Fahrenheit 451 still speaks to us, vibrantly and passionately, still haunts and vexes and disturbs. The novel has sold millions of copies, was reset for a fiftieth anniversary printing, and continues to be assigned reading in middle school, high school, and college courses. That power to endure is well worth contemplation, both for what it says about Ray Bradbury's literary imagination, and, more powerfully, for what it teaches us about our recent past, our present, and our own imagined future. First Amendment jurisprudence has taken giant leaps since Fahrenheit 451 was written, and American society has managed to avoid the worst of the censorship horrors the novel described. Yet we have not been so fortunate in overcoming many of the other demons of modernity that Bradbury revealed. Overwhelmed by the frenetic speed and hypnotic appeal of digital and virtual realities, we neglect genuine human relationships; we rush past the precious physical and sensory moments that bring substance to our being; we struggle to find the quietude for genuine reflection, peace, and a life of the mind.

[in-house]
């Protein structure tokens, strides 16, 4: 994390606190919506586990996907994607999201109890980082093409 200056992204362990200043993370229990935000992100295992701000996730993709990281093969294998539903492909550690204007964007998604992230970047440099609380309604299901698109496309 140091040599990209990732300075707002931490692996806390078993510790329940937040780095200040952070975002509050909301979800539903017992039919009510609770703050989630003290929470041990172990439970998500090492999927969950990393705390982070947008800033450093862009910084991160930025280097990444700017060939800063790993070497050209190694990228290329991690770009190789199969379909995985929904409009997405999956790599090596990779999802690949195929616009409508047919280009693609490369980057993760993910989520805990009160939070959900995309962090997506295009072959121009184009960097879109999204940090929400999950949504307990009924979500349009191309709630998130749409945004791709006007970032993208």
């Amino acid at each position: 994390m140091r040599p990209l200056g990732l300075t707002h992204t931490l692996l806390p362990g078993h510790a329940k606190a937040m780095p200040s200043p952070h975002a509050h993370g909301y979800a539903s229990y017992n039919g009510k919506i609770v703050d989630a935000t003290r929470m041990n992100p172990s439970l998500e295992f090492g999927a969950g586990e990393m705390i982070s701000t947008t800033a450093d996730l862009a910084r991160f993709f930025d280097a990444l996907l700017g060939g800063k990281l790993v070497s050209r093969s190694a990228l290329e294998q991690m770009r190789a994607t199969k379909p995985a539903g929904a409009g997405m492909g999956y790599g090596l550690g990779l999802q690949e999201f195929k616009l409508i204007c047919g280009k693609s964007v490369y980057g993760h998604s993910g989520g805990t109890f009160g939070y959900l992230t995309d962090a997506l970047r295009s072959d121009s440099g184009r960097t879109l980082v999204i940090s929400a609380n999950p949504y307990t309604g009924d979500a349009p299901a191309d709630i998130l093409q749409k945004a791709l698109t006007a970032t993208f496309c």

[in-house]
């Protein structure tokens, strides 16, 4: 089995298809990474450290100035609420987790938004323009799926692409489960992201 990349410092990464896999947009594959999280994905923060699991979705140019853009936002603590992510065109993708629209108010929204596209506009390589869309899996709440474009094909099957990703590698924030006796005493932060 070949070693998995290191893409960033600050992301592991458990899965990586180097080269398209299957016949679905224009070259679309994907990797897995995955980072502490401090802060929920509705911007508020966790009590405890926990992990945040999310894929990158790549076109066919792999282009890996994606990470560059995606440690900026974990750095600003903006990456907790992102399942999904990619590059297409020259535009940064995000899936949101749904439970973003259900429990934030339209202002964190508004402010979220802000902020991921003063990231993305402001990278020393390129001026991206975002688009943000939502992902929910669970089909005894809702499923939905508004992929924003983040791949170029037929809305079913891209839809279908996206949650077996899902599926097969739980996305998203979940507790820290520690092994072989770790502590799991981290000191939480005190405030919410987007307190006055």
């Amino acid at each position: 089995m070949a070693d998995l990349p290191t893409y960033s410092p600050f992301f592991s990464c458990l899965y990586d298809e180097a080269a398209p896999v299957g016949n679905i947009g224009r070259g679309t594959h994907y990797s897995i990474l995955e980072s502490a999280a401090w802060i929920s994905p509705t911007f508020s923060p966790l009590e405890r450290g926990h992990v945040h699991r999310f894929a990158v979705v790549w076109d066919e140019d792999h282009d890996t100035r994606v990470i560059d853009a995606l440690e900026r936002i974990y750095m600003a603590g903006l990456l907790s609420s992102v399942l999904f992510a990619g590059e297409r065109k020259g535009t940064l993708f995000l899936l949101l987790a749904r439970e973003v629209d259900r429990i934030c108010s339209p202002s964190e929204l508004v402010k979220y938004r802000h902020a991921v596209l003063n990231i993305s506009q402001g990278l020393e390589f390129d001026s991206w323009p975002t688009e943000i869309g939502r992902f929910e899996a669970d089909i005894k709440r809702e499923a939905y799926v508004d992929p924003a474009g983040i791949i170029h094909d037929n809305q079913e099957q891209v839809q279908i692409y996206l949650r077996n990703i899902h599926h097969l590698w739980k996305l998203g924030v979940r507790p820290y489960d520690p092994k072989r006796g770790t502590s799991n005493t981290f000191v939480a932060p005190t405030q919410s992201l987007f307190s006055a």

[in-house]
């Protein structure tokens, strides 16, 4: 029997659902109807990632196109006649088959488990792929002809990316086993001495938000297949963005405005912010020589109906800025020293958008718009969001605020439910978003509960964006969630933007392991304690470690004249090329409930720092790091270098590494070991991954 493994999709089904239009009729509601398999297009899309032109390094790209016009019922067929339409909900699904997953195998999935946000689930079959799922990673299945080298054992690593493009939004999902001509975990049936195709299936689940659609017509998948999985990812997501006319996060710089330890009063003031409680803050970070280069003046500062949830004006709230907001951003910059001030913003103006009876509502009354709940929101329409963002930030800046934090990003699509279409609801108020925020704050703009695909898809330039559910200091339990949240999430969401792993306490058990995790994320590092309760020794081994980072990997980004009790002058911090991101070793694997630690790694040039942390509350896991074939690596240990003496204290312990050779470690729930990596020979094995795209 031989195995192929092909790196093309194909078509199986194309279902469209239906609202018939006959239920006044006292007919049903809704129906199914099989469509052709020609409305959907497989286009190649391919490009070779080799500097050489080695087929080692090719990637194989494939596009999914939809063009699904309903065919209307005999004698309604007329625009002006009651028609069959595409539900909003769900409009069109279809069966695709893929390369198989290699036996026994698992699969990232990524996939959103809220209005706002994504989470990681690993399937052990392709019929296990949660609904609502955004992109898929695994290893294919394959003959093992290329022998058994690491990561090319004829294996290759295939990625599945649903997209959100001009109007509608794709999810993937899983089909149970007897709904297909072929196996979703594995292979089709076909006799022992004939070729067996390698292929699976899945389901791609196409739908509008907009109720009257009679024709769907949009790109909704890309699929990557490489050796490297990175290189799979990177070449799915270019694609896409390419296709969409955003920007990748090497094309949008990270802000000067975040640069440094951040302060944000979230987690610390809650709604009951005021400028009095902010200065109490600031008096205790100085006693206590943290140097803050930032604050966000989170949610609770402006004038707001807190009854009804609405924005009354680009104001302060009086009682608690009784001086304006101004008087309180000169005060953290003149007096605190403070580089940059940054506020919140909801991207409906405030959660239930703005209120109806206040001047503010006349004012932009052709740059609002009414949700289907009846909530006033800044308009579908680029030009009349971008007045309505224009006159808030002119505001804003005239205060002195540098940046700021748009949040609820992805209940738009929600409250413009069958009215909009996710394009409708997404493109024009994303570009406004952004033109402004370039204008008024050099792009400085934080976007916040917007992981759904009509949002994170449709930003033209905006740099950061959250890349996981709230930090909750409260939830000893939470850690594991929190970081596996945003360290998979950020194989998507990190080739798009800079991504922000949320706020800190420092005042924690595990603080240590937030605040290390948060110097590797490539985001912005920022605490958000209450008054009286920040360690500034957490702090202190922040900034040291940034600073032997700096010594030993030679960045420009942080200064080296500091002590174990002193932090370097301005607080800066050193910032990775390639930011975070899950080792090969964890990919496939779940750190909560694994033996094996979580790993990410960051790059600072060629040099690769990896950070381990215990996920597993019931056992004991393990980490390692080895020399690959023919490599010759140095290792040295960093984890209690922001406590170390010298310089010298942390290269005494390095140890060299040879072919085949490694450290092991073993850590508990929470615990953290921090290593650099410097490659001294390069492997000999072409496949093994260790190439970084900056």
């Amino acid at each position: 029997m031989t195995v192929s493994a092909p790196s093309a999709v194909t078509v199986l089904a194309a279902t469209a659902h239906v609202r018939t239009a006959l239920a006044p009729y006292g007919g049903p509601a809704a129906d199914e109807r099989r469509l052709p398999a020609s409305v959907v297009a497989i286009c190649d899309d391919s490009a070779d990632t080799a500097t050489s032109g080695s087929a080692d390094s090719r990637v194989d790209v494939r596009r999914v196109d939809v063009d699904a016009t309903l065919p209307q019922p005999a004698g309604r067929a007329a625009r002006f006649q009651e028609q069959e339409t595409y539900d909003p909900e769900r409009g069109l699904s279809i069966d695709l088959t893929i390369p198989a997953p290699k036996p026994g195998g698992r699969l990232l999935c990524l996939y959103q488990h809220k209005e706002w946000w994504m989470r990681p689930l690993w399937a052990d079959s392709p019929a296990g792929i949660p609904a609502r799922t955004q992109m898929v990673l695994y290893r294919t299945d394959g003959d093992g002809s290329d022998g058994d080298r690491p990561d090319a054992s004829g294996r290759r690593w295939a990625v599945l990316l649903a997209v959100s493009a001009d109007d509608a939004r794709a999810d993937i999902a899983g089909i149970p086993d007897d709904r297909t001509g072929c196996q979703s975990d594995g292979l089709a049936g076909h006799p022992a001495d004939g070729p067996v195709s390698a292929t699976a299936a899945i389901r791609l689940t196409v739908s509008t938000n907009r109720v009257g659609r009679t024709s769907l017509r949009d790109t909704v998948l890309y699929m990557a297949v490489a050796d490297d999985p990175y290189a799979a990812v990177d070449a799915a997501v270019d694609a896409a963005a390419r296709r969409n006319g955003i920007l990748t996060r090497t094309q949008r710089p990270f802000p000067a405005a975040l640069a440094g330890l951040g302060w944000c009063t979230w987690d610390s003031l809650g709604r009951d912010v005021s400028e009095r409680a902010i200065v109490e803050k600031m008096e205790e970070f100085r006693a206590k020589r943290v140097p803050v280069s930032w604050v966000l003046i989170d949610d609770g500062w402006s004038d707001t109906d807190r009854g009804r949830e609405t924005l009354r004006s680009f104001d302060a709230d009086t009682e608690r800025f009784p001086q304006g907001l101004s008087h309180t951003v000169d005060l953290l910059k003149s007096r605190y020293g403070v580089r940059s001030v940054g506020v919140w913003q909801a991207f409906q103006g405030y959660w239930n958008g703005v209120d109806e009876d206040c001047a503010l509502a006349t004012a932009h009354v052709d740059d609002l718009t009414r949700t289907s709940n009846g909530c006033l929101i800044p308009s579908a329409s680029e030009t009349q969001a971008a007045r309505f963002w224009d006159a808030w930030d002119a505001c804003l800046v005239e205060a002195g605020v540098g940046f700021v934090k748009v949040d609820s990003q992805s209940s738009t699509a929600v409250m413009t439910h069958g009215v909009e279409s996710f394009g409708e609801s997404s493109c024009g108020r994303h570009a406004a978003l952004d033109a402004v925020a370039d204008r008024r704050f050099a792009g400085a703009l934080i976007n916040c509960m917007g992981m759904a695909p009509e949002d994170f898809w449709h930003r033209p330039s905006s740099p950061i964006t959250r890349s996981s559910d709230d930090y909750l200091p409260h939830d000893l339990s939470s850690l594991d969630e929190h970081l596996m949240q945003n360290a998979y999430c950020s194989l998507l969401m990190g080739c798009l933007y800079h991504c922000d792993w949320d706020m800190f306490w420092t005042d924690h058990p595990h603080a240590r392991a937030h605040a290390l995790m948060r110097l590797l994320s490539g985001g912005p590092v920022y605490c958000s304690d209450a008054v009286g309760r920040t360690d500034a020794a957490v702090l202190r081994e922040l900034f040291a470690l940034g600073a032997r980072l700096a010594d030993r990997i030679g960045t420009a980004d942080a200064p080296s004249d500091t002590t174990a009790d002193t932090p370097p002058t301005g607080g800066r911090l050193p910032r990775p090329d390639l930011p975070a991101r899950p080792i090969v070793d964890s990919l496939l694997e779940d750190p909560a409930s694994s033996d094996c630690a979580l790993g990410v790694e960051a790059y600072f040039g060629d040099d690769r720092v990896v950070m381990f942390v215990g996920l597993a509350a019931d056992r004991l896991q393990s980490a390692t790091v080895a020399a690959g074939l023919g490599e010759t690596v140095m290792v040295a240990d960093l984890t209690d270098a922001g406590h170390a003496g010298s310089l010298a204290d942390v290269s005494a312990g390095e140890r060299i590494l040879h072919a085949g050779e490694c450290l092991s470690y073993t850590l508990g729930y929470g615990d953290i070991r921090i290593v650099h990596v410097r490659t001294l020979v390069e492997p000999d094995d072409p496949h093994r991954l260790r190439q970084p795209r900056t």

Rodney A. Smolla,
The Life of the Mind and a Life of Meaning: Reflections on Fahrenheit 451,
Mich. L. Rev.
Available at: http://repository.law.umich.edu/mlr/vol107/iss6/2